December 1967

Bacteremia, Infected Cephalhematoma, and Osteomyelitis of the Skull in a Newborn

Author Affiliations

From the Pediatric Service, Boston City Hospital (Drs. Levy and Ingall), and the Department of Pediatrics, Boston University School of Medicine (Dr. O'Connor).

Am J Dis Child. 1967;114(6):649-651. doi:10.1001/archpedi.1967.02090270105012

CEPHALHEMATOMA, or subperiosteal hematoma of the skull, is a condition commonly seen in the neonate. Though generally benign and self-limited, it may become complicated. The most frequently encountered complications include underlying skull fracture,1 hyperbilirubinemia,2 anemia,3 and exostoses.3-9 Infrequently, infection has been encountered following needle aspiration of the mass and, rarely, infection has been recorded with no obvious precipitating cause.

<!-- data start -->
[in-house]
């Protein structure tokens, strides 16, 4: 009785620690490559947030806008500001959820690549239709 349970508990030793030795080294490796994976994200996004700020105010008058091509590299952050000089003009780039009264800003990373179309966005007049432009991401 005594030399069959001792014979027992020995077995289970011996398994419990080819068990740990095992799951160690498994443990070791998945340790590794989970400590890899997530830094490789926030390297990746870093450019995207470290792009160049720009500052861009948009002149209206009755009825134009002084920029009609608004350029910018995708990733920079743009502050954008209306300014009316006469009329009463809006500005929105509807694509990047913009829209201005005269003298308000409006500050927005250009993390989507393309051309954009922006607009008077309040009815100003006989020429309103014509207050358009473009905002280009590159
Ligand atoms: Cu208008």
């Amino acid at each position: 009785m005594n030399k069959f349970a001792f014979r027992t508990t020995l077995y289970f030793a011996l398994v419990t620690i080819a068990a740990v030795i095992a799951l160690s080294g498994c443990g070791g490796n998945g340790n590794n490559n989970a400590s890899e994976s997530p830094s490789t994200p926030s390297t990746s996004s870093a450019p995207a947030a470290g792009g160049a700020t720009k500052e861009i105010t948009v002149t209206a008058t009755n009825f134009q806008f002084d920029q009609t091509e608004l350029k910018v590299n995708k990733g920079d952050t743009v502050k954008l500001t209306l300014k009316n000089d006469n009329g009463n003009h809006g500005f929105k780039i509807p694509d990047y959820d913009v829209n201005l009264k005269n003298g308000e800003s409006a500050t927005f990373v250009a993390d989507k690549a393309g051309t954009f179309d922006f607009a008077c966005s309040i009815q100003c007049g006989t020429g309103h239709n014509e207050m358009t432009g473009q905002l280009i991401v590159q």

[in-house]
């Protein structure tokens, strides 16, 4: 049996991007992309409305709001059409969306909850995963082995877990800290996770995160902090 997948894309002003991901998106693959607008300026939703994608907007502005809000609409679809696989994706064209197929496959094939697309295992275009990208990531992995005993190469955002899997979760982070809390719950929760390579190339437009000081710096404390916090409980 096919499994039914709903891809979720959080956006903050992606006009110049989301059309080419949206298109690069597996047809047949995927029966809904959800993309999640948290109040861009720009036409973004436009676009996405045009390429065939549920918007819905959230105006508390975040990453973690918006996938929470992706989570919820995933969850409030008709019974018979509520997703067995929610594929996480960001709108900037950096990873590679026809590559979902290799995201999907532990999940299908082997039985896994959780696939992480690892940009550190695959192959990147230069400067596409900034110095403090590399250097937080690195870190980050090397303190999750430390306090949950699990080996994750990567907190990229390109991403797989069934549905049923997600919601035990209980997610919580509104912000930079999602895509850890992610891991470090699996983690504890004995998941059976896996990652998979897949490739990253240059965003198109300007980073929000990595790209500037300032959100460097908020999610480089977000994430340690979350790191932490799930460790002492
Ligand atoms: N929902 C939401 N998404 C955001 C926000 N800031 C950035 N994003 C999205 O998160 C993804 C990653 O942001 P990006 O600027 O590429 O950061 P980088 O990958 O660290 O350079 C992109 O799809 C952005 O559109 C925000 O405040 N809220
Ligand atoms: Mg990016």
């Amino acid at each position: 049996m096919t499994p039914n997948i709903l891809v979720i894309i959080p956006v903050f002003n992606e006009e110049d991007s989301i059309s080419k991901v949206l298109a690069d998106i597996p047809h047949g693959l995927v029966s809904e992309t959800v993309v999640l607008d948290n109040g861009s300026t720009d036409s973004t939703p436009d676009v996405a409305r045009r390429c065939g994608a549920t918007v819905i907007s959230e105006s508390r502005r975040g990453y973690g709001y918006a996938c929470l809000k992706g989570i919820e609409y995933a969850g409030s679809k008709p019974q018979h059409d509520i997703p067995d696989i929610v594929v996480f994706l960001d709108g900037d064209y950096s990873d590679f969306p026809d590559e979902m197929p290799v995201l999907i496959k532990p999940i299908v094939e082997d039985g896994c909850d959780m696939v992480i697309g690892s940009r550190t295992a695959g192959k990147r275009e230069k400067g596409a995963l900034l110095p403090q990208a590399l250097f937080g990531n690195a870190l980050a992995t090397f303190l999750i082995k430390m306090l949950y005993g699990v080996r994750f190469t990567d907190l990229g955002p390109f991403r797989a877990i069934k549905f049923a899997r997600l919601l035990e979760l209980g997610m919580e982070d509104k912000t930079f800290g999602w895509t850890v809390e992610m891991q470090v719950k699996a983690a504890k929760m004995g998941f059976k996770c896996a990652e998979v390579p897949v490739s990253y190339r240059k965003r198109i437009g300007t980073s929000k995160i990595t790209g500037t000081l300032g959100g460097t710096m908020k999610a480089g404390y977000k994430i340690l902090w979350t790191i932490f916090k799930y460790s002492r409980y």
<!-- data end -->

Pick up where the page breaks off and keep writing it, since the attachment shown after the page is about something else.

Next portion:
Osteomyelitis of the skull in the neonatal period is very rare. The literature is practically devoid of such cases. The occurrence of an infected cephalhematoma associated with bacteremia and osteomyelitis of the skull in a neonate forms the basis of this report.

Report of a Case  A full-term Negro boy was born to a gravida 5, para 4, abortus 1, mother. Maternal blood Hinton test was negative and maternal blood type was O Rh positive. The prenatal course was uneventful. Labor lasted approximately four hours during which

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